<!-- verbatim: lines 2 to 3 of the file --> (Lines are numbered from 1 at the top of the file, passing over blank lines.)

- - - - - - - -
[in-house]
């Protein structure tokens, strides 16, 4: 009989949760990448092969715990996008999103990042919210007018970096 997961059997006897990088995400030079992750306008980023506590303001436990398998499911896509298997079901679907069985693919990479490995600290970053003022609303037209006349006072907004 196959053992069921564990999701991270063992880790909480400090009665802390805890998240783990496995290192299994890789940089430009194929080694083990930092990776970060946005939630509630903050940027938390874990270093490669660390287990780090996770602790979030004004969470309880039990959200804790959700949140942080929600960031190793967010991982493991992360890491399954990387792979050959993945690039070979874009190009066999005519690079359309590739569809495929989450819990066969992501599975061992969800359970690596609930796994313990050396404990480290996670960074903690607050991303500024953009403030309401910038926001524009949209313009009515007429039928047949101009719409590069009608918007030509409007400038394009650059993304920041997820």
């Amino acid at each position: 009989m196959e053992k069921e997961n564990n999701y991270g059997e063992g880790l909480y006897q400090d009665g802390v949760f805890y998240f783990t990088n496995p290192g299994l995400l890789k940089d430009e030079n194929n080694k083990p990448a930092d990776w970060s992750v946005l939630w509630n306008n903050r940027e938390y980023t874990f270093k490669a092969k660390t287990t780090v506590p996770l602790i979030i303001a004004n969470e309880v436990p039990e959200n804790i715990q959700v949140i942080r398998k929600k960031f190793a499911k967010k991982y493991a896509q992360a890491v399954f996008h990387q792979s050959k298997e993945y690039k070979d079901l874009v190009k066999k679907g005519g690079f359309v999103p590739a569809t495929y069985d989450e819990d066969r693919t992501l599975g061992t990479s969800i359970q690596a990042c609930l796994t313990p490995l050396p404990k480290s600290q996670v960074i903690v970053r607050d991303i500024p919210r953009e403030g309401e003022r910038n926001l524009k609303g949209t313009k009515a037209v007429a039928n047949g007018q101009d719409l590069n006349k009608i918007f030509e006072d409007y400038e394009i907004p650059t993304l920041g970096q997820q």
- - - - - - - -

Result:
């Protein structure tokens, strides 16, 4: 009989949760990448092969715990996008999103990042919210007018970096 997961059997006897990088995400030079992750306008980023506590303001436990398998499911896509298997079901679907069985693919990479490995600290970053003022609303037209006349006072907004 196959053992069921564990999701991270063992880790909480400090009665802390805890998240783990496995290192299994890789940089430009194929080694083990930092990776970060946005939630509630903050940027938390874990270093490669660390287990780090996770602790979030004004969470309880039990959200804790959700949140942080929600960031190793967010991982493991992360890491399954990387792979050959993945690039070979874009190009066999005519690079359309590739569809495929989450819990066969992501599975061992969800359970690596609930796994313990050396404990480290996670960074903690607050991303500024953009403030309401910038926001524009949209313009009515007429039928047949101009719409590069009608918007030509409007400038394009650059993304920041997820």
């Amino acid at each position: 009989m196959e053992k069921e997961n564990n999701y991270g059997e063992g880790l909480y006897q400090d009665g802390v949760f805890y998240f783990t990088n496995p290192g299994l995400l890789k940089d430009e030079n194929n080694k083990p990448a930092d990776w970060s992750v946005l939630w509630n306008n903050r940027e938390y980023t874990f270093k490669a092969k660390t287990t780090v506590p996770l602790i979030i303001a004004n969470e309880v436990p039990e959200n804790i715990q959700v949140i942080r398998k929600k960031f190793a499911k967010k991982y493991a896509q992360a890491v399954f996008h990387q792979s050959k298997e993945y690039k070979d079901l874009v190009k066999k679907g005519g690079f359309v999103p590739a569809t495929y069985d989450e819990d066969r693919t992501l599975g061992t990479s969800i359970q690596a990042c609930l796994t313990p490995l050396p404990k480290s600290q996670v960074i903690v970053r607050d991303i500024p919210r953009e403030g309401e003022r910038n926001l524009k609303g949209t313009k009515a037209v007429a039928n047949g007018q101009d719409l590069n006349k009608i918007f030509e006072d409007y400038e394009i907004p650059t993304l920041g970096q997820q």